FILE - In this Oct. 5, 2015 file photo, a man walks by the European Court of Justice in Luxembourg. The European Court of Justice said in a statement issued Tuesday Nov. 12, 2019, that “foodstuffs originating in the territories occupied by the State of Israel must bear the indication of their territory of origin.” with special labels indicating that provenance. (AP Photo/Geert Vanden Wijngaert, FILE)

Court says EU states must label Israeli settlement products

November 12, 2019 - 5:54 am

BRUSSELS (AP) — The European Union's top court ruled Tuesday that EU countries must identify products made in Israeli settlements on their labels, in a decision welcomed by rights groups but likely to spark anger in Israel.

The European Court of Justice said that "foodstuffs originating in the territories occupied by the State of Israel must bear the indication of their territory of origin."

The Luxembourg-based court said when products come from an Israeli settlement, their labeling must provide an "indication of that provenance" so that consumers can make "informed choices" when they shop.

The EU has consistently spoken out against Israeli settlement expansion, saying it undermines the hopes for a two-state solution by gobbling up lands claimed by the Palestinians. Israel says the labeling is unfair and discriminatory and says other countries involved in disputes over land are not similarly sanctioned.

The EU wants any produce made in the settlements to be easily identifiable to shoppers and insists that they should not carry the generic "Made in Israel" tag.

Israel captured the West Bank and east Jerusalem in the 1967 Mideast war and began settling both areas shortly afterward. The Palestinians claim both areas as parts of a future state, a position that has global support.

The international community opposes settlement construction and many countries consider them illegal. Their continued growth is seen to undermine the establishment of an independent Palestine alongside Israel. Today, nearly 700,000 Israelis live in the two areas, almost 10% of the country's Jewish population.

The ECJ underlined that settlements "give concrete expression to a policy of population transfer conducted by that State outside its territory, in violation of the rules of general international humanitarian law."

It said any failure to identify the point of origin of produce meant that "consumers have no way of knowing, in the absence of any information capable of enlightening them in that respect, that a foodstuff comes from a locality or a set of localities constituting a settlement established in one of those territories in breach of the rules of international humanitarian law."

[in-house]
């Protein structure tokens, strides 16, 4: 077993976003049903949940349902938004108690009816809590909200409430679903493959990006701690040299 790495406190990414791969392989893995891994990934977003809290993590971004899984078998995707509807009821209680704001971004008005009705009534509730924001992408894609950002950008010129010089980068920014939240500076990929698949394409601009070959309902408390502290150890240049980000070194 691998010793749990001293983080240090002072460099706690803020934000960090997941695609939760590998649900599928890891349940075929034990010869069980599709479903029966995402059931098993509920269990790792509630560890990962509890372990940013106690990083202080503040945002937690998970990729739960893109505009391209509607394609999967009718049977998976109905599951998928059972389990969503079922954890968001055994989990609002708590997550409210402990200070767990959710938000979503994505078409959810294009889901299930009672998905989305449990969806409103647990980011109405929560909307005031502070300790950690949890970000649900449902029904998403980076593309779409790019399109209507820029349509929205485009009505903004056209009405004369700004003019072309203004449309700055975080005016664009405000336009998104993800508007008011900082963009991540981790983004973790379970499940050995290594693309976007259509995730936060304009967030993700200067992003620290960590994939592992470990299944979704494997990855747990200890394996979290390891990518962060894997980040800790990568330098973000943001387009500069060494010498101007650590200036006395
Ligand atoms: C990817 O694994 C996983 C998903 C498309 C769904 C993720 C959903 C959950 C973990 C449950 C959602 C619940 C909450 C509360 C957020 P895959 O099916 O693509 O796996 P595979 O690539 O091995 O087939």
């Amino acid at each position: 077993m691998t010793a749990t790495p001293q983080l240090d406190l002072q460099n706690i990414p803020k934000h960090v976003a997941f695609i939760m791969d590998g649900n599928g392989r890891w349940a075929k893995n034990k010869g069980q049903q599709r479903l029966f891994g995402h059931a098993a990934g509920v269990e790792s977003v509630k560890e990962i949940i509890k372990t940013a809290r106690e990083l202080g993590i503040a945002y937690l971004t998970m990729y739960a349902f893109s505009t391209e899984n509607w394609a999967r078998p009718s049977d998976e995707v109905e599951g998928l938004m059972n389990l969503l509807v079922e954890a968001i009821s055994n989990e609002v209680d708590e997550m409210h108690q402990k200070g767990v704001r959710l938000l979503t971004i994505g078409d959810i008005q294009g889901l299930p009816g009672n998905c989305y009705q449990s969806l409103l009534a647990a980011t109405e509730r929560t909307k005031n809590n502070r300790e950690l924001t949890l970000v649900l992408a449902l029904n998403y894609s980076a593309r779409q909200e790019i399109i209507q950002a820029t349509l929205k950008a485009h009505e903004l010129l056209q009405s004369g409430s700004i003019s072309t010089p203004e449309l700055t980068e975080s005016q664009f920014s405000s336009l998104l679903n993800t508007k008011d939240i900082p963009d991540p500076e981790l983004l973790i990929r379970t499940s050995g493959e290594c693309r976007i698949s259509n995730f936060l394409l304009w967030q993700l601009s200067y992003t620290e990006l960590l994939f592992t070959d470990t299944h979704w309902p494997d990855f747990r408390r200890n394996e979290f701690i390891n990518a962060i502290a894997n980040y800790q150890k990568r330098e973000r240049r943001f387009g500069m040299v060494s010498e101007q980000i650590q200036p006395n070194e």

Human Rights Watch welcomed the ruling. The rights watchdog's EU Director Lotte Leicht said it's "an important step toward EU member states upholding their duty not to participate in the fiction that illegal settlements are part of Israel. European consumers are entitled to be confident that the products they purchase are not linked to serious violations of international humanitarian law."

In Israel, Professor Eugene Kontorovich, director of International Law at the Jerusalem-based Kohelet Policy Forum, said "the European Court is approving putting a new kind of 'Yellow Star' on Jewish-made products."

"This blatant discrimination makes it more urgent than ever for the Trump administration to defy Brussels by making official what has long been U.S. practice, to allow these products to be labelled 'Made in Israel'," said Kontorovich.

It's not entirely clear how the ruling will be enforced.

European retailers would normally be expected to do the labelling, but the real origin of the produce is not always easy to identify, experts say.

The case came to court after an Israeli winery based in a settlement near Jerusalem contested France's application of a previous ECJ court ruling on the labeling. That ruling backed the use of origin-identifying tags but did not make them legally binding.

The winery and Israel's Foreign Ministry had no immediate comment on the ruling.

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Josef Federman in Jerusalem contributed to this report.

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